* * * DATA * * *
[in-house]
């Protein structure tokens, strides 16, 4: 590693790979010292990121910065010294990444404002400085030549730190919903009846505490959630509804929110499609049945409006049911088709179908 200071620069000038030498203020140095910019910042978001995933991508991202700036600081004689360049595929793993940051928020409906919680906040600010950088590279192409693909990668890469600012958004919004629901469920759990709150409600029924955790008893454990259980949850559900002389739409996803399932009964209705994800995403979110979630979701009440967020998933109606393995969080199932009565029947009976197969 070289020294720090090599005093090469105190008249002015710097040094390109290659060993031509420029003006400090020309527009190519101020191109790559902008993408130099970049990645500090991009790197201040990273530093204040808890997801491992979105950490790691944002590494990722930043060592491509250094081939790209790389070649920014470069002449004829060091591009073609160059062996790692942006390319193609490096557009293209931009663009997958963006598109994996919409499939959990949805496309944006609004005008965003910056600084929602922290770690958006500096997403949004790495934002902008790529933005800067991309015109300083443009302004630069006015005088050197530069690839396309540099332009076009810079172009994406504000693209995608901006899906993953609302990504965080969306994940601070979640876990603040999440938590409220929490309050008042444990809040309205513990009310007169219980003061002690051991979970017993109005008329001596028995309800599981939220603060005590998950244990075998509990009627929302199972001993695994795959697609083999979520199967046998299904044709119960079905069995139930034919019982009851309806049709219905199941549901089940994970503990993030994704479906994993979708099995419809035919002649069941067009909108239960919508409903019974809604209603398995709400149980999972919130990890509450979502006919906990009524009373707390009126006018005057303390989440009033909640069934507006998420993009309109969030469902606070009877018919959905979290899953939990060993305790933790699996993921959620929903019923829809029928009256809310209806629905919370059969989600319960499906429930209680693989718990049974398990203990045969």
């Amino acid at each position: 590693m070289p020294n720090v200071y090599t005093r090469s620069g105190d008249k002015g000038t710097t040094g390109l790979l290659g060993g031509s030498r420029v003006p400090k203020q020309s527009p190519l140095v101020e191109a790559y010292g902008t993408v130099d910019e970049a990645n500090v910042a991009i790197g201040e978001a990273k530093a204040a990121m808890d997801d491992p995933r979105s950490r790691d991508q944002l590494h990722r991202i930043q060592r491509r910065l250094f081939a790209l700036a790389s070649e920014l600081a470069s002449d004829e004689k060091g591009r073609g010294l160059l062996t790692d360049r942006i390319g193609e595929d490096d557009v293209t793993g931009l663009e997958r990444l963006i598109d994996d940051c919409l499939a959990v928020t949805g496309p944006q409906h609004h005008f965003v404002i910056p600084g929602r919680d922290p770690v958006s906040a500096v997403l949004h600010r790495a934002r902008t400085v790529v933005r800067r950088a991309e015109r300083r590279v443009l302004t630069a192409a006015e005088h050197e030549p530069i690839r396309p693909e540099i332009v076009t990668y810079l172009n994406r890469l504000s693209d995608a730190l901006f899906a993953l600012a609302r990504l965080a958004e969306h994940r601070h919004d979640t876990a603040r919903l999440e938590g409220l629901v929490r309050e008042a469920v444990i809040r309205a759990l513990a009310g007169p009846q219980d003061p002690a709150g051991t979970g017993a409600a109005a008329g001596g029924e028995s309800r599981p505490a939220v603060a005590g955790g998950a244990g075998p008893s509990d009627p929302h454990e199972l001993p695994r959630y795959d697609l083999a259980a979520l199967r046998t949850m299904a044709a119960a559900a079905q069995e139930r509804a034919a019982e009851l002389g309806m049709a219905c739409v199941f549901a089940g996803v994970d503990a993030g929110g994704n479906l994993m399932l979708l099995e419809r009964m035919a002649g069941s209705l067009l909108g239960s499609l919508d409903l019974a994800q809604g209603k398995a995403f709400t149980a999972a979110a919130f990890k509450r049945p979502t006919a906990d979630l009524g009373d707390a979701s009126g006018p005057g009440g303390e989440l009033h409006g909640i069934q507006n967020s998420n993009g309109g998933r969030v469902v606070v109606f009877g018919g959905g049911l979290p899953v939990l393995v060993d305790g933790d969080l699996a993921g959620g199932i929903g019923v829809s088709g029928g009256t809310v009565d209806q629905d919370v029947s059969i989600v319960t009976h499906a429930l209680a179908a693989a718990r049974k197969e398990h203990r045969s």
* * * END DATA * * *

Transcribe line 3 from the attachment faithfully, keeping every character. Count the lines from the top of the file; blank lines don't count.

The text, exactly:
């Amino acid at each position: 590693m070289p020294n720090v200071y090599t005093r090469s620069g105190d008249k002015g000038t710097t040094g390109l790979l290659g060993g031509s030498r420029v003006p400090k203020q020309s527009p190519l140095v101020e191109a790559y010292g902008t993408v130099d910019e970049a990645n500090v910042a991009i790197g201040e978001a990273k530093a204040a990121m808890d997801d491992p995933r979105s950490r790691d991508q944002l590494h990722r991202i930043q060592r491509r910065l250094f081939a790209l700036a790389s070649e920014l600081a470069s002449d004829e004689k060091g591009r073609g010294l160059l062996t790692d360049r942006i390319g193609e595929d490096d557009v293209t793993g931009l663009e997958r990444l963006i598109d994996d940051c919409l499939a959990v928020t949805g496309p944006q409906h609004h005008f965003v404002i910056p600084g929602r919680d922290p770690v958006s906040a500096v997403l949004h600010r790495a934002r902008t400085v790529v933005r800067r950088a991309e015109r300083r590279v443009l302004t630069a192409a006015e005088h050197e030549p530069i690839r396309p693909e540099i332009v076009t990668y810079l172009n994406r890469l504000s693209d995608a730190l901006f899906a993953l600012a609302r990504l965080a958004e969306h994940r601070h919004d979640t876990a603040r919903l999440e938590g409220l629901v929490r309050e008042a469920v444990i809040r309205a759990l513990a009310g007169p009846q219980d003061p002690a709150g051991t979970g017993a409600a109005a008329g001596g029924e028995s309800r599981p505490a939220v603060a005590g955790g998950a244990g075998p008893s509990d009627p929302h454990e199972l001993p695994r959630y795959d697609l083999a259980a979520l199967r046998t949850m299904a044709a119960a559900a079905q069995e139930r509804a034919a019982e009851l002389g309806m049709a219905c739409v199941f549901a089940g996803v994970d503990a993030g929110g994704n479906l994993m399932l979708l099995e419809r009964m035919a002649g069941s209705l067009l909108g239960s499609l919508d409903l019974a994800q809604g209603k398995a995403f709400t149980a999972a979110a919130f990890k509450r049945p979502t006919a906990d979630l009524g009373d707390a979701s009126g006018p005057g009440g303390e989440l009033h409006g909640i069934q507006n967020s998420n993009g309109g998933r969030v469902v606070v109606f009877g018919g959905g049911l979290p899953v939990l393995v060993d305790g933790d969080l699996a993921g959620g199932i929903g019923v829809s088709g029928g009256t809310v009565d209806q629905d919370v029947s059969i989600v319960t009976h499906a429930l209680a179908a693989a718990r049974k197969e398990h203990r045969s």